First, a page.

- Providing competent supervisors and training to workers; and
- Preventing violence and harassment.
Supervisors will have legal responsibilities for health and safety and they will also be responsible for preventing harassment. Workers will be responsible for their own and others’ health and safety at work and must refrain from violence and harassment.
Reporting Sexual Harassment
It is evident based on the #MeToo movement that employers and employees alike need training on how to deal with sexual harassment when they experience, see, or hear of it.
Employees are always encouraged to report any type of harassment to their superior. Sometimes that can be difficult if the superior is the one doing the harassing. In situations like that, employees should not be dissuaded from acting, and should either go to their human resources department, or to another superior.
Employers and supervisors should always make sure that their employees feel comfortable reporting such an issue. It is already a difficult conversation that has to be had, but providing employees with a safe space to come and discuss an issue is necessary to promote a safe workplace. Workplaces will have different policies on how to handle sexual harassment claims.
The Alberta Human Rights Commission
If someone is dealing with harassment at the workplace and they have taken proper steps to address the harassment, and yet their employer has not done their part to deal with the issue, employees can go one step further.
Employees can make a complaint with the Alberta Human Rights Commission (“AHRC”). The AHRC deals with human rights complaints in the workplace and in other areas. Human rights complaints deal with discrimination based on grounds that are protected by the Alberta Human Rights Act (“AHR Act”) and that includes:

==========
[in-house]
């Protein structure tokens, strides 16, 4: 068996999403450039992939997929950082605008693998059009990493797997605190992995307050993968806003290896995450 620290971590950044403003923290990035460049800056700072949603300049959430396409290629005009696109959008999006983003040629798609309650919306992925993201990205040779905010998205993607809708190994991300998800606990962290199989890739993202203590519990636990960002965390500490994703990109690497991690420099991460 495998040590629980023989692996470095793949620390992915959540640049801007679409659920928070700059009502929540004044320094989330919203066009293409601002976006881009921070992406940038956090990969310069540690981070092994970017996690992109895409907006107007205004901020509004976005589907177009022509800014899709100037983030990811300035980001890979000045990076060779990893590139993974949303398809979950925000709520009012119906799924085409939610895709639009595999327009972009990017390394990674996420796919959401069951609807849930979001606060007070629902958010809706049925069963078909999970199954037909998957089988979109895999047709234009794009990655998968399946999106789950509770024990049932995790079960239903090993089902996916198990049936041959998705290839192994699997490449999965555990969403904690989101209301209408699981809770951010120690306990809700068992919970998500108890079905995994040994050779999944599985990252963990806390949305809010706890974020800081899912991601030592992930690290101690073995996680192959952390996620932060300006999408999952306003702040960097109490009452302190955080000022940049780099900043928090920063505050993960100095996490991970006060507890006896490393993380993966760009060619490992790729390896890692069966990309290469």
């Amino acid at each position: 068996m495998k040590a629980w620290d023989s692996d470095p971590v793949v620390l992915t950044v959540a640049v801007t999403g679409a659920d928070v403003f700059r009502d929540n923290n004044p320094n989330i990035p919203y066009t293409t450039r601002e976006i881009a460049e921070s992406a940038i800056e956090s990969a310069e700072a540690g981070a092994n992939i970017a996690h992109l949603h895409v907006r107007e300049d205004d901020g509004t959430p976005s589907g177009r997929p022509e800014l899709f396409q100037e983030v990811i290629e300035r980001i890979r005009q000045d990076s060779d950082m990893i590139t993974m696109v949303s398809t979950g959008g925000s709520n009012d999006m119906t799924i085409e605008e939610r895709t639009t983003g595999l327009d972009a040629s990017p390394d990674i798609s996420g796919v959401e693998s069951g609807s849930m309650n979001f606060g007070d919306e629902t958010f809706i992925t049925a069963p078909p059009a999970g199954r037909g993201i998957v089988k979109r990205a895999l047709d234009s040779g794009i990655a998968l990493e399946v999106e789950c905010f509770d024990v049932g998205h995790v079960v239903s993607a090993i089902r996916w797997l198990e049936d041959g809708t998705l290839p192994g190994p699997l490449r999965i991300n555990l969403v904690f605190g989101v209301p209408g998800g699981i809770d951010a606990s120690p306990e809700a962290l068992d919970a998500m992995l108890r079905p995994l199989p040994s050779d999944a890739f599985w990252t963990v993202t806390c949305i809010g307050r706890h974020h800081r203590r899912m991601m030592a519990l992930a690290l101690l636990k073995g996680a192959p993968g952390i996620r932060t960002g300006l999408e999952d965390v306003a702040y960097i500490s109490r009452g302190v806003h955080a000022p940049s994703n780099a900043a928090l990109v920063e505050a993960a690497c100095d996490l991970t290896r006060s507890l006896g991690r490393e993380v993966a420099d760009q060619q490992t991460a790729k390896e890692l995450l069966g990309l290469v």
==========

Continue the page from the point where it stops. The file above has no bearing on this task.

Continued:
- Place of origin;
- Religious beliefs;
- Gender identity;
- Gender expression;
- Physical disability;
- Mental disability;
- Marital status;
- Family status;
- Source of income, and
- Sexual orientation.
Under the AHR Act, employers’ liability is not limited to the workplace or during work hours. Employers may be liable for discrimination that occurs outside normal work hours and that has implications or repercussions in the workplace. Employees must ensure they do not indulge in offensive behaviour in the workplace or away from the physical workplace. For example, an employer may be held liable for incidents during business trips, company parties or other company-related functions. Unlike with litigation, a complaint must be made with the AHRC within one year after the alleged incident. This one-year period starts the day after the date of the incident, not the day of the incident.
At HMC Lawyers, our exceptional Employment Team understands that serious implications and difficulties that come with dealing with sexual harassment. If you are being harassed and are not sure what to do, we are here to help. Call us at 1-800-480-3534 or contact us online to make an appointment today. With offices in Calgary, we represent professionals in Calgary, throughout Alberta, and across Western Canada.